“Enfeebled in body and fretful and discontented in temper”

Instead of accepting the relations, friends, and neighbours that God sends us in the course of our lives, the devotee of Beauty chooses for himself, and cares to know only those people whose view of life are the same as his own. So with regard to places, he cannot tolerate for a moment things which are unsightly and unlovely, so he does not go where working people and poor people have to live. In the end, he misses the happiness to which the Beauty Sense was meant to minister. For happiness comes of effort, service, wide interests, and, last and least, of enjoyment; and when people put enjoyment, even of beautiful things, in the first place (and indeed in place of all else), they miss the very thing they seek, and become enfeebled in body and fretful and discontented in temper. […] [W]e must not let any better-than-my-neighbour notions get into our heads; and in the next, we must make it our business, as much as in us lies, to bring Beauty to places where it is not.

–Charlotte Mason, Ourselves

I wonder very much what Charlotte Mason would have made of our despicable new President-Elect and the kind of culture he is shaping for the unsightly, unlovely, poor and marginalized people in this nation.

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2 thoughts on ““Enfeebled in body and fretful and discontented in temper”

  1. Hmm, interesting perspective…I’m curious to hear your thoughts on a couple points. 1) Do you think Trump’s poor character choices, rude comments, etc will have a direct impact on the culture of the poor and marginalized people of our country? 2) Do you think Clinton’s policies would have improved our culture for these people in the long run? Or any of the candidates? 3) Laying aside the “hot topics” around Trump (gay rights, the wall, mistreatment of women, etc) what do you believe the effects of his ideologies will be on the nation as a whole? Things like less gov’t interference in business, education, foreign relations, etc. And just so you know where I’m coming from…I consider myself a libertarian-leaning republican. I did vote for Trump after much deliberation and agony over the choice. I was very impressed with his acceptance speech..he seemed genuinely hopeful and generous. And I’m not being snarky with my questions…I really want to hear your perspective 🙂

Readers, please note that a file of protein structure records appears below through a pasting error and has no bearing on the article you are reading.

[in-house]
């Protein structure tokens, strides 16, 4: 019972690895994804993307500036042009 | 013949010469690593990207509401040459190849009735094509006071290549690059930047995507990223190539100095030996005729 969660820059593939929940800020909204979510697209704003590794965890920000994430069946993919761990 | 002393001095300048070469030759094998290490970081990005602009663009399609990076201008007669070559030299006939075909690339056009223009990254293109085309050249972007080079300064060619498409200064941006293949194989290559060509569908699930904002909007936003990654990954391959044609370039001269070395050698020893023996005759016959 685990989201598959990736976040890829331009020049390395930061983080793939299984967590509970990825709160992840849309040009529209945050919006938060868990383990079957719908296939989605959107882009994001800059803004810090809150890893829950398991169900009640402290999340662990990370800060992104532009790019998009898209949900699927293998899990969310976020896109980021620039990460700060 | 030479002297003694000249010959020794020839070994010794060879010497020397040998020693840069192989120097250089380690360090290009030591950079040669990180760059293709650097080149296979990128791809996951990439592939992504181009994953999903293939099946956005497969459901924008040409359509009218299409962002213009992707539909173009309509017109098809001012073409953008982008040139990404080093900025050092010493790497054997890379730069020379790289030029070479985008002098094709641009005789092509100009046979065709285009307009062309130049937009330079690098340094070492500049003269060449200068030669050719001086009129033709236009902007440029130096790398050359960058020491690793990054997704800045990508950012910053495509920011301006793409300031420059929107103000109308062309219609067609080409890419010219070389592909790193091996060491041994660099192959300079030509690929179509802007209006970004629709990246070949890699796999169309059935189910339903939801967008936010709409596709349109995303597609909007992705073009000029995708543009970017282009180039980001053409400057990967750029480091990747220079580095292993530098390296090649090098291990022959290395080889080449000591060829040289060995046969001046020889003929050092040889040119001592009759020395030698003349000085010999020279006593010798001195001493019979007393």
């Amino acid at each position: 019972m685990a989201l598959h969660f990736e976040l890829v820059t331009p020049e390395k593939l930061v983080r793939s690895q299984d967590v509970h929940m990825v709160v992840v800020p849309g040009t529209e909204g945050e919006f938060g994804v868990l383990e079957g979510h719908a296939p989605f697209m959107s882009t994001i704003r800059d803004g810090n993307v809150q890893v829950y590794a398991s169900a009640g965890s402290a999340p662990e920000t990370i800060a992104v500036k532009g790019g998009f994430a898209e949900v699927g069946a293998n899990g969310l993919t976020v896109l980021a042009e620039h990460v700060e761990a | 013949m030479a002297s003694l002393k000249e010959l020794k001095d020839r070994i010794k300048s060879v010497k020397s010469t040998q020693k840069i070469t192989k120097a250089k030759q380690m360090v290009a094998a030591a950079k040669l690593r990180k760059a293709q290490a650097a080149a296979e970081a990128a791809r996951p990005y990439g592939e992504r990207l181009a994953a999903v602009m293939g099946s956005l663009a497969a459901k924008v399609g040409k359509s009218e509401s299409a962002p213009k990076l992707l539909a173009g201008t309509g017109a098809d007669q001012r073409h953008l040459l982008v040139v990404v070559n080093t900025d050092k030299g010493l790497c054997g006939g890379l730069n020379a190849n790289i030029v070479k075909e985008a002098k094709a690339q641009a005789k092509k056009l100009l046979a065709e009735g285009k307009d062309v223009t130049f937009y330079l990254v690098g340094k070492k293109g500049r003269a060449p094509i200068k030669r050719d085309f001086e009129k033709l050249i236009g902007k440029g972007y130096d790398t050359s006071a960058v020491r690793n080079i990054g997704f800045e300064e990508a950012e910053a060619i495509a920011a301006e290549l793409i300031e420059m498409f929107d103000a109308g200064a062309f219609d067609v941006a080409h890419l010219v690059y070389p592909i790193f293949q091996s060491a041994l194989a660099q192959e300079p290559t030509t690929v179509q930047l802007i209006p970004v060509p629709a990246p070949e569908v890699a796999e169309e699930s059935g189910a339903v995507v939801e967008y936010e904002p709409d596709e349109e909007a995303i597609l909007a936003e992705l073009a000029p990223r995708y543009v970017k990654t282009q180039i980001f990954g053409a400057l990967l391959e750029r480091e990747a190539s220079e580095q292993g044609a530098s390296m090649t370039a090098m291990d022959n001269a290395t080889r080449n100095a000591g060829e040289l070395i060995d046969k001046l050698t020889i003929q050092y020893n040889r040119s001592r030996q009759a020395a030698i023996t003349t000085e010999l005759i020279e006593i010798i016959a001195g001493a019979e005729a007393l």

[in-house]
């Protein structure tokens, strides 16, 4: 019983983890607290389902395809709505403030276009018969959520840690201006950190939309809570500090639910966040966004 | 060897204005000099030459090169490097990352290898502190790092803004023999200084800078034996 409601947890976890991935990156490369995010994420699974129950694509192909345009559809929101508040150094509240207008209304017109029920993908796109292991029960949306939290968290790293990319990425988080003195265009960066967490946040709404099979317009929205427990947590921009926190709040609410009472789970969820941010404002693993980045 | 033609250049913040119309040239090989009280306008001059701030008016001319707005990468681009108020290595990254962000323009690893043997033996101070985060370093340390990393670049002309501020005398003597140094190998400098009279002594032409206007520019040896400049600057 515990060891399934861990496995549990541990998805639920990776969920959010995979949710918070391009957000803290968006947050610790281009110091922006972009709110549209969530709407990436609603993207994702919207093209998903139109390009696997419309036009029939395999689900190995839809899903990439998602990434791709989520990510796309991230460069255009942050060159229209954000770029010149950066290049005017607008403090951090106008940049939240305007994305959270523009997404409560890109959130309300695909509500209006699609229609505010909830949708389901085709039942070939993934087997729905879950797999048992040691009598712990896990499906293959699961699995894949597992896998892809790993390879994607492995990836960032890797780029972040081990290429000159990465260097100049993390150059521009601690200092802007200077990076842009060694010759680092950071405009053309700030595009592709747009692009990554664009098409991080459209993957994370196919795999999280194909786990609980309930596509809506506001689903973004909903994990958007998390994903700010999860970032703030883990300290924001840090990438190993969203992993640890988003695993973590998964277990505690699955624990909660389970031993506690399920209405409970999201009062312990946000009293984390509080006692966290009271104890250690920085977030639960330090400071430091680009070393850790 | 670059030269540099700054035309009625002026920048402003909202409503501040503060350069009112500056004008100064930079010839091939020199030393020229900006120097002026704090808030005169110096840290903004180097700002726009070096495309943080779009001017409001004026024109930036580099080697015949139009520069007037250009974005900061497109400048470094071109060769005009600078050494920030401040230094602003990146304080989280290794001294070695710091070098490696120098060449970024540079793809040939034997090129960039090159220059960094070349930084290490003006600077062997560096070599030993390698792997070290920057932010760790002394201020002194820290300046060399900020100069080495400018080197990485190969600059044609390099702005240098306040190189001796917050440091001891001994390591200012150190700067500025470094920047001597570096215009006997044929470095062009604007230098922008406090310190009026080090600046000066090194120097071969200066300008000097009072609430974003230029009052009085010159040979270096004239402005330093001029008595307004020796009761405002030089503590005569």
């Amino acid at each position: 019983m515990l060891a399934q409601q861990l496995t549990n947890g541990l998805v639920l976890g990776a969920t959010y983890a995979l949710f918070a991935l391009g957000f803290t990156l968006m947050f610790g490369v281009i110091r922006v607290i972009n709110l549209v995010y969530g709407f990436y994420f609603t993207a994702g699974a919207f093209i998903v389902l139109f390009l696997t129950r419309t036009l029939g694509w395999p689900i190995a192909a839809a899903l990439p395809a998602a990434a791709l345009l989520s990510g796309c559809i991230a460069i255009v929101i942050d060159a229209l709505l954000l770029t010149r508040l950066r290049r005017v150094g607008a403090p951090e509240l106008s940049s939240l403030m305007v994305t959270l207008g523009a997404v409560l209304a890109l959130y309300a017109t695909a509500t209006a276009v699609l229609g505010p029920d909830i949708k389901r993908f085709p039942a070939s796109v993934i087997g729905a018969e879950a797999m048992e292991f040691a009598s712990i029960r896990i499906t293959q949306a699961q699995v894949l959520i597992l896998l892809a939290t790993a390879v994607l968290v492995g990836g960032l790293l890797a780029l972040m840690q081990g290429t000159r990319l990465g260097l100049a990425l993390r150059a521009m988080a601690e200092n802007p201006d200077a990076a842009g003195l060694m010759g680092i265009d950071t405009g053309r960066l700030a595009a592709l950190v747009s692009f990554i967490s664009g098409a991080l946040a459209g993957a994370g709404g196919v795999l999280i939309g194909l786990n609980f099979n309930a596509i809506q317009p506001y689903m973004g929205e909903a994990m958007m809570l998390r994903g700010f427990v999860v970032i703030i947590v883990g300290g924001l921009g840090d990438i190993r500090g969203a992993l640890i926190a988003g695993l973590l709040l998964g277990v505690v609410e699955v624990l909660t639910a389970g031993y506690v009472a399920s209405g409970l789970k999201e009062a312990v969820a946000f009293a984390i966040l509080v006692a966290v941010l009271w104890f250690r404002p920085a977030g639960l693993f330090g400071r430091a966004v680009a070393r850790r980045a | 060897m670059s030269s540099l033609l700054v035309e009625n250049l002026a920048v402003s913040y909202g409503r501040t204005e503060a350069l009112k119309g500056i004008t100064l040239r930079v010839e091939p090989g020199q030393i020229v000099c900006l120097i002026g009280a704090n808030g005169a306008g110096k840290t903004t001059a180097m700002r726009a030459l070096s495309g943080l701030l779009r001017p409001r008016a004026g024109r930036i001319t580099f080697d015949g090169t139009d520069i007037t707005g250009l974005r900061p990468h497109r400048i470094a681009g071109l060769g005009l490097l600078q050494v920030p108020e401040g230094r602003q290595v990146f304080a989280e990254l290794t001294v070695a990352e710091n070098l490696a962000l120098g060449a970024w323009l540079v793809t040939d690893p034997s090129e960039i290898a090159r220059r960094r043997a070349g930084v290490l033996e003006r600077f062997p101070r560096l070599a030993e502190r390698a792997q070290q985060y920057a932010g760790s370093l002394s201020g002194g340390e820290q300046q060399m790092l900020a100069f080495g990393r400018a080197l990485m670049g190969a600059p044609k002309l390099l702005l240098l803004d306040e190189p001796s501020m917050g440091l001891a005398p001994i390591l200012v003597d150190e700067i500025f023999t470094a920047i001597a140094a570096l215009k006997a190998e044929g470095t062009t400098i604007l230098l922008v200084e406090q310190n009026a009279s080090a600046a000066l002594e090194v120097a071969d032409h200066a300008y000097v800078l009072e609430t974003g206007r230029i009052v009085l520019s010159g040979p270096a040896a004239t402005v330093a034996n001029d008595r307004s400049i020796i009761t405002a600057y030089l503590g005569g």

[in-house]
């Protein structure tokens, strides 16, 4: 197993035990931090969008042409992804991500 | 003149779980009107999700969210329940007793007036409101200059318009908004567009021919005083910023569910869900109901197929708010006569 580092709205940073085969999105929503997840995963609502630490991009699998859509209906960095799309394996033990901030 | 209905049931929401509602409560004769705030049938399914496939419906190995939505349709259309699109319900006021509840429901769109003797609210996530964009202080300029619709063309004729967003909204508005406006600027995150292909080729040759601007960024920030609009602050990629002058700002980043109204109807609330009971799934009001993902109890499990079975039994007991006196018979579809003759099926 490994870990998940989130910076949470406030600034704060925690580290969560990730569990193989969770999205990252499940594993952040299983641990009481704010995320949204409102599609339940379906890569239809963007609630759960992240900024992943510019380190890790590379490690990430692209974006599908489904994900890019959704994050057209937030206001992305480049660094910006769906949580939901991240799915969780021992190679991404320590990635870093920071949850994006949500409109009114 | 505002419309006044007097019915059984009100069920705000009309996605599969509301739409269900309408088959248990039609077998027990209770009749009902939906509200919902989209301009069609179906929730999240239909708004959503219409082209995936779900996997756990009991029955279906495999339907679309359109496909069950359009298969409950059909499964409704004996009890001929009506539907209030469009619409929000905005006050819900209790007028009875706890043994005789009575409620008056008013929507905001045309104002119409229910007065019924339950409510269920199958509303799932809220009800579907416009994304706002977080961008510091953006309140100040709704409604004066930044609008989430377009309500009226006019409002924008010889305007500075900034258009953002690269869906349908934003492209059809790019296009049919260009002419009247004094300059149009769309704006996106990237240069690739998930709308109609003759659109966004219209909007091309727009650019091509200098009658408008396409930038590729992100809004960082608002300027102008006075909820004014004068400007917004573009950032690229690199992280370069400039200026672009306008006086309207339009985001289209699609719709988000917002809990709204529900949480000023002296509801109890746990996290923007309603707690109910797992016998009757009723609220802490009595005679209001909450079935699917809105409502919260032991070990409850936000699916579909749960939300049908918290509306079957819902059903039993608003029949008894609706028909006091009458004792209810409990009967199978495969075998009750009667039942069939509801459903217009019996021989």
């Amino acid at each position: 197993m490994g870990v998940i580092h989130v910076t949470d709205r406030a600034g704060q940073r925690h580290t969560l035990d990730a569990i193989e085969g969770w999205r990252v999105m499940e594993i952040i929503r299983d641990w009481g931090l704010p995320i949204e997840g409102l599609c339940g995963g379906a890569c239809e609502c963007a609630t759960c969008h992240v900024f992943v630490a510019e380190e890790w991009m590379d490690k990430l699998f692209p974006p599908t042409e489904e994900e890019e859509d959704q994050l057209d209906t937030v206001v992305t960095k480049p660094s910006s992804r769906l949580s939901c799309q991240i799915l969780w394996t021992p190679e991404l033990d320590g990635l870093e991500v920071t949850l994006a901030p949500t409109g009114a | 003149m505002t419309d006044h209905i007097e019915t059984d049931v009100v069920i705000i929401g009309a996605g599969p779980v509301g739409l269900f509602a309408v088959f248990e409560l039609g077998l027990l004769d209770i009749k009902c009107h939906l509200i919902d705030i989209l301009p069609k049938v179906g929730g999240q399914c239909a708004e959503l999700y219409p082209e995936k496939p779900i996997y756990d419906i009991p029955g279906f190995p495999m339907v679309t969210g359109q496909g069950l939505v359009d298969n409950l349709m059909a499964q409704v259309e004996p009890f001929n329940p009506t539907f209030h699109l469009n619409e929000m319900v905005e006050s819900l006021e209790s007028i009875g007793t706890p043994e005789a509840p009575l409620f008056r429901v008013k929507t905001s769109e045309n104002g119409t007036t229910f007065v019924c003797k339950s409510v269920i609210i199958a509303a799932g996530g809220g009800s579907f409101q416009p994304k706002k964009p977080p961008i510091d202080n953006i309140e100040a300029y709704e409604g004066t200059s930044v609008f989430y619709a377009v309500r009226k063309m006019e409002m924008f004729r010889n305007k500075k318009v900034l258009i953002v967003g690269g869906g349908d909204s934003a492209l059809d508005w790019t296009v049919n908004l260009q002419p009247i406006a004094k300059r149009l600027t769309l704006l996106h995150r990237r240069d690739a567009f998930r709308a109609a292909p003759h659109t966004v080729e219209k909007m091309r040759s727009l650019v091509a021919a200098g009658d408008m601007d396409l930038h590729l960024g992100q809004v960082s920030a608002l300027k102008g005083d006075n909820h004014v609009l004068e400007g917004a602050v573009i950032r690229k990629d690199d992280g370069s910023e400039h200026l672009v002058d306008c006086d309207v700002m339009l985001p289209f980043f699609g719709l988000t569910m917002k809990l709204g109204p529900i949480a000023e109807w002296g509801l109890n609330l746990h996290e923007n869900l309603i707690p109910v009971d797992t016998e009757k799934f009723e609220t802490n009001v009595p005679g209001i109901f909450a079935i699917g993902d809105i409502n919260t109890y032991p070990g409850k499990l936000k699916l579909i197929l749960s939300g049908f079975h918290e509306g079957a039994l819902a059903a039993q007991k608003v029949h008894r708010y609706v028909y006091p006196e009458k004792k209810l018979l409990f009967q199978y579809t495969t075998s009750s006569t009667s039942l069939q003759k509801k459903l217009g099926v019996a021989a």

Liked by 1 person

    1. Jill, thank you so very much for your respectful questions and willingness to dialogue. I have a still-tentative belief that the time for private politics is over. Things have reached such a pitch that we can no longer quietly hold our opinions to ourselves, especially in the homeschooling world, where we are passing our beliefs on to our children. If we are not willing to engage dialectically with one another on these exceedingly difficult topics, what are we teaching our children about them? I know many disagree with me, as evidenced by the way the online Christian homeschooling world is virtually silent on these topics (with the exception of a few people I have encountered)–I think it is because we fear division so much in the church. We should take division seriously, but we shouldn’t fear it. We are more than conquerors over those powers and principalities that seek to destroy us.

      To briefly answer your questions:
      1) Yes absolutely, as already evidenced by a new steady flow of public racism that was at one time becoming staunched. I have two Muslim friends and one black friend who have already told me that they are afraid.
      2) No. (I voted for Secretary Clinton in probably the same manner in which you voted for Trump, with great fear and trembling). The responsibility for improvement of life for any marginalized person lies in the hands of individual constituents, particularly the church. I voted out of concern for the tone and culture of our country, not out of any hope in policy-change. I have almost none.
      3) You may be surprised to hear that I would also describe myself as Libertarian by preference. If I could choose a type of government, in a more functional society, I would vote in a highly fiscally and civically conservative manner. Unfortunately, I no longer feel I can responsibly vote by my preference. I do not trust the people to whom I would be giving the power to handle it in a dutiful or loving way. I am more concerned about the way people are communicating, the kinds of values they are putting forth, than I am about the way they spend our money.

      I am already trying to write a blog post expressing myself and my concerns more fully. Your questions, Jill, give me hope that people are willing to listen, respond, allow dialectic to happen without fear, and then most importantly, to act.

      Like

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